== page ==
During the last two decades, optical stellar interferometry has become an important tool in astronomical investigations requiring spatial resolution well beyond that of traditional telescopes. This book, first published in 2006, was the first to be written on the subject. The authors provide an extended introduction discussing basic physical and atmospheric optics, which establishes the framework necessary to present the ideas and practice of interferometry as applied to the astronomical scene. They follow with an overview of historical, operational and planned interferometric observatories, and a selection of important astrophysical discoveries made with them. Finally, they present some as-yet untested ideas for instruments both on the ground and in space which may allow us to image details of planetary systems beyond our own.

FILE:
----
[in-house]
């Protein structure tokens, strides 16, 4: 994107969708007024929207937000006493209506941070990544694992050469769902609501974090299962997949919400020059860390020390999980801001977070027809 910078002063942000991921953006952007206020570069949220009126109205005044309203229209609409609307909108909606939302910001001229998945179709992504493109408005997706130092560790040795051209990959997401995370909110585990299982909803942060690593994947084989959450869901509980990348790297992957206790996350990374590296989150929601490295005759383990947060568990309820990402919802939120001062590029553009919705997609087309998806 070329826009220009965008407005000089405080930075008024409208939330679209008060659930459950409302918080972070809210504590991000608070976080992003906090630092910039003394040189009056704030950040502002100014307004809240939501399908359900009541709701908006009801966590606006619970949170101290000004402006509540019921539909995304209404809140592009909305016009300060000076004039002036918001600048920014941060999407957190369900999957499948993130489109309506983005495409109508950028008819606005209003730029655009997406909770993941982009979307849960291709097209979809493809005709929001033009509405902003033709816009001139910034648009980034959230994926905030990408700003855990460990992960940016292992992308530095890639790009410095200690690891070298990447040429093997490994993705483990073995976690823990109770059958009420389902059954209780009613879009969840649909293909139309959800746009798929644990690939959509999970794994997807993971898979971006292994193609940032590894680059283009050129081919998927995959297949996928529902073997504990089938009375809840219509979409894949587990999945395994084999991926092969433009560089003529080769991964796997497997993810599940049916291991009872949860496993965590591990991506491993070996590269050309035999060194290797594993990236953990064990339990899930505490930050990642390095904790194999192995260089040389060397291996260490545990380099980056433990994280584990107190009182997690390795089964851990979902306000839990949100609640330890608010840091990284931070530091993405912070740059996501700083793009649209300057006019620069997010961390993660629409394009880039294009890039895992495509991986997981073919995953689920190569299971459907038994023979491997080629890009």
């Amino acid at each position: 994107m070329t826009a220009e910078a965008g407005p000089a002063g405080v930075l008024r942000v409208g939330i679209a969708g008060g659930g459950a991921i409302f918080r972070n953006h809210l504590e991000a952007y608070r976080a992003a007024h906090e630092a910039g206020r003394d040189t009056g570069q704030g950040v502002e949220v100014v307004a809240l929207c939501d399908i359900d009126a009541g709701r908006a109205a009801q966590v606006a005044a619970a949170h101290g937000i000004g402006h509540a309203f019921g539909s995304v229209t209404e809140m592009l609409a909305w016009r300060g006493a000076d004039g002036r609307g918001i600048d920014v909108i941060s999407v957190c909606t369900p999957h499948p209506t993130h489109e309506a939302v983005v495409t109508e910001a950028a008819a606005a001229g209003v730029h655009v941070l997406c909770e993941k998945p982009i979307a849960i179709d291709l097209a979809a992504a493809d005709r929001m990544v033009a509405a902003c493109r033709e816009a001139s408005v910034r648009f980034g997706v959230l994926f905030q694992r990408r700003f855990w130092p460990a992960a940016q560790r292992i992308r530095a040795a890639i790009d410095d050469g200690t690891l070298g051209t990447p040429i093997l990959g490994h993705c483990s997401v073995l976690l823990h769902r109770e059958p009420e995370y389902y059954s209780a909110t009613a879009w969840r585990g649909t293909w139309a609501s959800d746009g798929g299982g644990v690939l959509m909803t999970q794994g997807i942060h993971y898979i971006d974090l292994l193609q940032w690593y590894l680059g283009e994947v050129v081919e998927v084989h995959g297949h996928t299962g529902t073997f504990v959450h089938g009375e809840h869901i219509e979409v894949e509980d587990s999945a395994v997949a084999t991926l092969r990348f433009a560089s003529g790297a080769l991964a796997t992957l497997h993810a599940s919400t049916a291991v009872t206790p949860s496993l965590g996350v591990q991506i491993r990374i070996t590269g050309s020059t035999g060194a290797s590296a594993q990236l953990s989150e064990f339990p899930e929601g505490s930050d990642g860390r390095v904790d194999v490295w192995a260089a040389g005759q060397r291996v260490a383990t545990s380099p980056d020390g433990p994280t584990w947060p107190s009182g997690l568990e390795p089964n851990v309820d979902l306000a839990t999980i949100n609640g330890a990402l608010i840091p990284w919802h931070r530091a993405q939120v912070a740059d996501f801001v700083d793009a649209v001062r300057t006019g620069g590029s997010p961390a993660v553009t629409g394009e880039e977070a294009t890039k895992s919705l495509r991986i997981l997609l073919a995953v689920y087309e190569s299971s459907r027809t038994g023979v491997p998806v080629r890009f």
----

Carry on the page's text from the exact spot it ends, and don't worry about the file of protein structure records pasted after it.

Publisher: Cambridge University Press
Number of pages: 360
Weight: 570 g
Dimensions: 244 x 170 x 19 mm
'I have no doubt that it will soon be a set book on many third-level courses in astronomy and astrophysics ... [this book] is a scholarly and cogent work.' Astronomy and Space
'... wide-ranging, covering both qualitative and quantitative introductions to interferometry and aperture synthesis at optical wavelengths, as well as expositions of parallel areas of interest ... the presentation is excellent and the authors deploy rough order-of-magnitude calculations and physical arguments in amongst the text to very good effect. ... this volume fills a gap that has for a long time been problematic.' The Observatory
"...the presentation is excellent and the athors deploy rough order-of-magnitude calculations and physical arguments in amongst the text to very good effect...this volume fills a gap that has for a long time been problematic...as an introduction to the field, this volume fills a valuable role. --The Observatory